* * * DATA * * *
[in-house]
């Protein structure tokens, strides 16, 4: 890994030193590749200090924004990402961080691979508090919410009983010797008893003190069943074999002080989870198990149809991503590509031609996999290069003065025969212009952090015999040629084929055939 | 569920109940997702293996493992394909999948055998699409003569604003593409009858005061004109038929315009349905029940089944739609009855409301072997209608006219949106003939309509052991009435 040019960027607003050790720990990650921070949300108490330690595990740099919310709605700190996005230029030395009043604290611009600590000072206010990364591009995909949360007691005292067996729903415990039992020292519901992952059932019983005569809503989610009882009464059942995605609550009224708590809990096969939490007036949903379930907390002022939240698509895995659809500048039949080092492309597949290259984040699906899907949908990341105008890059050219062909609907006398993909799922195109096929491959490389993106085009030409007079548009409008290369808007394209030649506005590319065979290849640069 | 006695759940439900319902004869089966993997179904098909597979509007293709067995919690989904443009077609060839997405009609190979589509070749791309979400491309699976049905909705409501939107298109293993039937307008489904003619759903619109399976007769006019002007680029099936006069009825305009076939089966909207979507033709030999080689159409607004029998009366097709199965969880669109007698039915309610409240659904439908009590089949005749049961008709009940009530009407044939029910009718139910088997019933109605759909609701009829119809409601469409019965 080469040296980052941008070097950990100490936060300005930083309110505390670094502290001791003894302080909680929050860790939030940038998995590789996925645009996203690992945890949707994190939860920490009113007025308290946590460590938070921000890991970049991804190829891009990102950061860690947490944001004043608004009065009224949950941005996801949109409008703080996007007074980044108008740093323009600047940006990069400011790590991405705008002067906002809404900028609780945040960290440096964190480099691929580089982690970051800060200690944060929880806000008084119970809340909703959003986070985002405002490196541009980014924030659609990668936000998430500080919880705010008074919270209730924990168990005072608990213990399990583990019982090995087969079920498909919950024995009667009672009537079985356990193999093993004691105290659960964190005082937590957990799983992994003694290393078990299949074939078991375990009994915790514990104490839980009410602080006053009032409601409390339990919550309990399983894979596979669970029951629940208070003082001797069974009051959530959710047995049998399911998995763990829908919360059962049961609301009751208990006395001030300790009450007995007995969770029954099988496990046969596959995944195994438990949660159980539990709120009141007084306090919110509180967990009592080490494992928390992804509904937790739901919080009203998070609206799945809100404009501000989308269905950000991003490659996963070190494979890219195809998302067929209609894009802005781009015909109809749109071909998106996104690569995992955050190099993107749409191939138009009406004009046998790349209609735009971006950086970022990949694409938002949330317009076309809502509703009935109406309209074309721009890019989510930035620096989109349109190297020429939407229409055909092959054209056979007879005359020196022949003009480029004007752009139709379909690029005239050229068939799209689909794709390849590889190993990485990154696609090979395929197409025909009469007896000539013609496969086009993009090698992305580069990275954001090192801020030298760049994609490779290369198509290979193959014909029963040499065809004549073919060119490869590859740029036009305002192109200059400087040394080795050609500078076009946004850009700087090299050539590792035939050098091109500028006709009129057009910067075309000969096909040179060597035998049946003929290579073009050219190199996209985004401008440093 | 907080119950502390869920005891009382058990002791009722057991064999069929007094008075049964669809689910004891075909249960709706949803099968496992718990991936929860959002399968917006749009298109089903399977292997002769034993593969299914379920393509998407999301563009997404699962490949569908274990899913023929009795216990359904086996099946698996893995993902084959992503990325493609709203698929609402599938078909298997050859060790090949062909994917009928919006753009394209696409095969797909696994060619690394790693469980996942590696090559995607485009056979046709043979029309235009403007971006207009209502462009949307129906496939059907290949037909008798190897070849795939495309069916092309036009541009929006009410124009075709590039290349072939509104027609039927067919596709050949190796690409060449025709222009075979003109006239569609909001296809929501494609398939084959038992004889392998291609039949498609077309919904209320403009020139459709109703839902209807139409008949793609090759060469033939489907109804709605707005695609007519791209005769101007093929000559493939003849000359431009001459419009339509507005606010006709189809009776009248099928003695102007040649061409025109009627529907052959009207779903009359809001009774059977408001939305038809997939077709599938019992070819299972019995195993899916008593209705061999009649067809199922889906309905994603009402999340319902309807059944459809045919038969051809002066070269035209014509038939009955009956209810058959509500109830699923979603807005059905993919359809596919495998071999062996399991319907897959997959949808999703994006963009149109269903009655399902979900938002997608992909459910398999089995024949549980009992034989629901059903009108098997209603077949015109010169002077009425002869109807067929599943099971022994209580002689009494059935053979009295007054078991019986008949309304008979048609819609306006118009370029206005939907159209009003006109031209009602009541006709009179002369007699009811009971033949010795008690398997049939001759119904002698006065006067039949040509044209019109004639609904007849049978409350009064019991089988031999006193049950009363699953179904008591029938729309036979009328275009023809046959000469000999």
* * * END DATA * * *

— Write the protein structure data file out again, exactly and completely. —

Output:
[in-house]
């Protein structure tokens, strides 16, 4: 890994030193590749200090924004990402961080691979508090919410009983010797008893003190069943074999002080989870198990149809991503590509031609996999290069003065025969212009952090015999040629084929055939 | 569920109940997702293996493992394909999948055998699409003569604003593409009858005061004109038929315009349905029940089944739609009855409301072997209608006219949106003939309509052991009435 040019960027607003050790720990990650921070949300108490330690595990740099919310709605700190996005230029030395009043604290611009600590000072206010990364591009995909949360007691005292067996729903415990039992020292519901992952059932019983005569809503989610009882009464059942995605609550009224708590809990096969939490007036949903379930907390002022939240698509895995659809500048039949080092492309597949290259984040699906899907949908990341105008890059050219062909609907006398993909799922195109096929491959490389993106085009030409007079548009409008290369808007394209030649506005590319065979290849640069 | 006695759940439900319902004869089966993997179904098909597979509007293709067995919690989904443009077609060839997405009609190979589509070749791309979400491309699976049905909705409501939107298109293993039937307008489904003619759903619109399976007769006019002007680029099936006069009825305009076939089966909207979507033709030999080689159409607004029998009366097709199965969880669109007698039915309610409240659904439908009590089949005749049961008709009940009530009407044939029910009718139910088997019933109605759909609701009829119809409601469409019965 080469040296980052941008070097950990100490936060300005930083309110505390670094502290001791003894302080909680929050860790939030940038998995590789996925645009996203690992945890949707994190939860920490009113007025308290946590460590938070921000890991970049991804190829891009990102950061860690947490944001004043608004009065009224949950941005996801949109409008703080996007007074980044108008740093323009600047940006990069400011790590991405705008002067906002809404900028609780945040960290440096964190480099691929580089982690970051800060200690944060929880806000008084119970809340909703959003986070985002405002490196541009980014924030659609990668936000998430500080919880705010008074919270209730924990168990005072608990213990399990583990019982090995087969079920498909919950024995009667009672009537079985356990193999093993004691105290659960964190005082937590957990799983992994003694290393078990299949074939078991375990009994915790514990104490839980009410602080006053009032409601409390339990919550309990399983894979596979669970029951629940208070003082001797069974009051959530959710047995049998399911998995763990829908919360059962049961609301009751208990006395001030300790009450007995007995969770029954099988496990046969596959995944195994438990949660159980539990709120009141007084306090919110509180967990009592080490494992928390992804509904937790739901919080009203998070609206799945809100404009501000989308269905950000991003490659996963070190494979890219195809998302067929209609894009802005781009015909109809749109071909998106996104690569995992955050190099993107749409191939138009009406004009046998790349209609735009971006950086970022990949694409938002949330317009076309809502509703009935109406309209074309721009890019989510930035620096989109349109190297020429939407229409055909092959054209056979007879005359020196022949003009480029004007752009139709379909690029005239050229068939799209689909794709390849590889190993990485990154696609090979395929197409025909009469007896000539013609496969086009993009090698992305580069990275954001090192801020030298760049994609490779290369198509290979193959014909029963040499065809004549073919060119490869590859740029036009305002192109200059400087040394080795050609500078076009946004850009700087090299050539590792035939050098091109500028006709009129057009910067075309000969096909040179060597035998049946003929290579073009050219190199996209985004401008440093 | 907080119950502390869920005891009382058990002791009722057991064999069929007094008075049964669809689910004891075909249960709706949803099968496992718990991936929860959002399968917006749009298109089903399977292997002769034993593969299914379920393509998407999301563009997404699962490949569908274990899913023929009795216990359904086996099946698996893995993902084959992503990325493609709203698929609402599938078909298997050859060790090949062909994917009928919006753009394209696409095969797909696994060619690394790693469980996942590696090559995607485009056979046709043979029309235009403007971006207009209502462009949307129906496939059907290949037909008798190897070849795939495309069916092309036009541009929006009410124009075709590039290349072939509104027609039927067919596709050949190796690409060449025709222009075979003109006239569609909001296809929501494609398939084959038992004889392998291609039949498609077309919904209320403009020139459709109703839902209807139409008949793609090759060469033939489907109804709605707005695609007519791209005769101007093929000559493939003849000359431009001459419009339509507005606010006709189809009776009248099928003695102007040649061409025109009627529907052959009207779903009359809001009774059977408001939305038809997939077709599938019992070819299972019995195993899916008593209705061999009649067809199922889906309905994603009402999340319902309807059944459809045919038969051809002066070269035209014509038939009955009956209810058959509500109830699923979603807005059905993919359809596919495998071999062996399991319907897959997959949808999703994006963009149109269903009655399902979900938002997608992909459910398999089995024949549980009992034989629901059903009108098997209603077949015109010169002077009425002869109807067929599943099971022994209580002689009494059935053979009295007054078991019986008949309304008979048609819609306006118009370029206005939907159209009003006109031209009602009541006709009179002369007699009811009971033949010795008690398997049939001759119904002698006065006067039949040509044209019109004639609904007849049978409350009064019991089988031999006193049950009363699953179904008591029938729309036979009328275009023809046959000469000999």